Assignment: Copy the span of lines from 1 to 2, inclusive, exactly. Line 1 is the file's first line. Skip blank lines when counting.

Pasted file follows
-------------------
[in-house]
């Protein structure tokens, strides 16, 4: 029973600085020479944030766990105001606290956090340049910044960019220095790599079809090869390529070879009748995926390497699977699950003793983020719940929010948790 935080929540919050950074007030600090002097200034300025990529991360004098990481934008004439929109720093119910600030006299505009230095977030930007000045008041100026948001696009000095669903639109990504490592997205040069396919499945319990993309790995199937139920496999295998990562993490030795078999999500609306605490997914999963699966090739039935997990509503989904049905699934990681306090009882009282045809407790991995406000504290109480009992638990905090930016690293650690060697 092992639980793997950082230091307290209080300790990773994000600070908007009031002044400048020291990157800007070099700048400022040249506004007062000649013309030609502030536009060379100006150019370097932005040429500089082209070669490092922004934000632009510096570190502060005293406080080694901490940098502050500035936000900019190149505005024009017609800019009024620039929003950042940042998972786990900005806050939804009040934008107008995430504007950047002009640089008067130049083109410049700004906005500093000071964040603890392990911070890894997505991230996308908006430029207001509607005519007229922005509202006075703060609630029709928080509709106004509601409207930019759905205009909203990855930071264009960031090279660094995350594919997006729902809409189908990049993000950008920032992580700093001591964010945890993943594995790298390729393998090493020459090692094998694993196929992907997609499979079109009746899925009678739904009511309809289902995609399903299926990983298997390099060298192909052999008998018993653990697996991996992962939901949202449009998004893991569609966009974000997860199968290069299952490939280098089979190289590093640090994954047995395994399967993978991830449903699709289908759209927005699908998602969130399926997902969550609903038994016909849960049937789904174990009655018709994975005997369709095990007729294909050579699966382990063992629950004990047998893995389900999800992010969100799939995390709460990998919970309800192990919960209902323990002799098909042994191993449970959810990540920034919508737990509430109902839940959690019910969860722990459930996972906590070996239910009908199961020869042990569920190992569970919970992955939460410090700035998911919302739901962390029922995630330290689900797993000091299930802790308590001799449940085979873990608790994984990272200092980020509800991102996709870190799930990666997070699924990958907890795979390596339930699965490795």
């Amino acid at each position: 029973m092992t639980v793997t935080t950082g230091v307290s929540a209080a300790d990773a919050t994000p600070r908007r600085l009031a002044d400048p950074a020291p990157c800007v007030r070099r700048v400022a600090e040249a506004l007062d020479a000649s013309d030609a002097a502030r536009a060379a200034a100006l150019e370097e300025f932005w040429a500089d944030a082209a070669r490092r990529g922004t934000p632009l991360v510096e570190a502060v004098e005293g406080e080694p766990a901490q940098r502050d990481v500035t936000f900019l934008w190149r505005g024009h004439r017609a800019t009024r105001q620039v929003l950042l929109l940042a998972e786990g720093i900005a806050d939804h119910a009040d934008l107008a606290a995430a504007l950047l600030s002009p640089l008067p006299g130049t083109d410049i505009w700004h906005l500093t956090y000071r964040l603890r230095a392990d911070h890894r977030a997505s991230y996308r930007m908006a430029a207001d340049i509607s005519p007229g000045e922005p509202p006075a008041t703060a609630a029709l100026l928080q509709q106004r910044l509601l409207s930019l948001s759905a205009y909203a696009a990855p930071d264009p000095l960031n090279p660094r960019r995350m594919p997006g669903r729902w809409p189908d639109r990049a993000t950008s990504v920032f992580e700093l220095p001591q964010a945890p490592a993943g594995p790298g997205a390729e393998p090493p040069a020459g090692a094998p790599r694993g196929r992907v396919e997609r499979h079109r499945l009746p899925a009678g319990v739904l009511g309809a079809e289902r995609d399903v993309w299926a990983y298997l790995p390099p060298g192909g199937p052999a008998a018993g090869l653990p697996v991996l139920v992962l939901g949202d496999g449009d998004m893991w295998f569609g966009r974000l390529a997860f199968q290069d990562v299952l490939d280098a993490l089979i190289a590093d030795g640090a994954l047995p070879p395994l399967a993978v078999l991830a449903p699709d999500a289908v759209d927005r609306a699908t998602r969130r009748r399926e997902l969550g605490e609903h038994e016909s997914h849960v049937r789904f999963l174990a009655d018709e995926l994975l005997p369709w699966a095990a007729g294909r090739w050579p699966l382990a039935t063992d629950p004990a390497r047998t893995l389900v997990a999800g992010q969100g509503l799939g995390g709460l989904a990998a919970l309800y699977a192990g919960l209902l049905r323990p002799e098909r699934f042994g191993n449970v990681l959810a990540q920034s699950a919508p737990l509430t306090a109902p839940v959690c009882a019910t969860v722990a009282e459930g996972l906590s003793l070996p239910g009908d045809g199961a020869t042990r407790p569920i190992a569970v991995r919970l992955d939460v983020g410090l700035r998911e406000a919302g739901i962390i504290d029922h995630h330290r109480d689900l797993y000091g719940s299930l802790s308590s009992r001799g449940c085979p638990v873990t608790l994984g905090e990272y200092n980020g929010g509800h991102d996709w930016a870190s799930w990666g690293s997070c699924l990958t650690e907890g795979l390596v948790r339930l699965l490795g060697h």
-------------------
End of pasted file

[in-house]
């Protein structure tokens, strides 16, 4: 029973600085020479944030766990105001606290956090340049910044960019220095790599079809090869390529070879009748995926390497699977699950003793983020719940929010948790 935080929540919050950074007030600090002097200034300025990529991360004098990481934008004439929109720093119910600030006299505009230095977030930007000045008041100026948001696009000095669903639109990504490592997205040069396919499945319990993309790995199937139920496999295998990562993490030795078999999500609306605490997914999963699966090739039935997990509503989904049905699934990681306090009882009282045809407790991995406000504290109480009992638990905090930016690293650690060697 092992639980793997950082230091307290209080300790990773994000600070908007009031002044400048020291990157800007070099700048400022040249506004007062000649013309030609502030536009060379100006150019370097932005040429500089082209070669490092922004934000632009510096570190502060005293406080080694901490940098502050500035936000900019190149505005024009017609800019009024620039929003950042940042998972786990900005806050939804009040934008107008995430504007950047002009640089008067130049083109410049700004906005500093000071964040603890392990911070890894997505991230996308908006430029207001509607005519007229922005509202006075703060609630029709928080509709106004509601409207930019759905205009909203990855930071264009960031090279660094995350594919997006729902809409189908990049993000950008920032992580700093001591964010945890993943594995790298390729393998090493020459090692094998694993196929992907997609499979079109009746899925009678739904009511309809289902995609399903299926990983298997390099060298192909052999008998018993653990697996991996992962939901949202449009998004893991569609966009974000997860199968290069299952490939280098089979190289590093640090994954047995395994399967993978991830449903699709289908759209927005699908998602969130399926997902969550609903038994016909849960049937789904174990009655018709994975005997369709095990007729294909050579699966382990063992629950004990047998893995389900999800992010969100799939995390709460990998919970309800192990919960209902323990002799098909042994191993449970959810990540920034919508737990509430109902839940959690019910969860722990459930996972906590070996239910009908199961020869042990569920190992569970919970992955939460410090700035998911919302739901962390029922995630330290689900797993000091299930802790308590001799449940085979873990608790994984990272200092980020509800991102996709870190799930990666997070699924990958907890795979390596339930699965490795």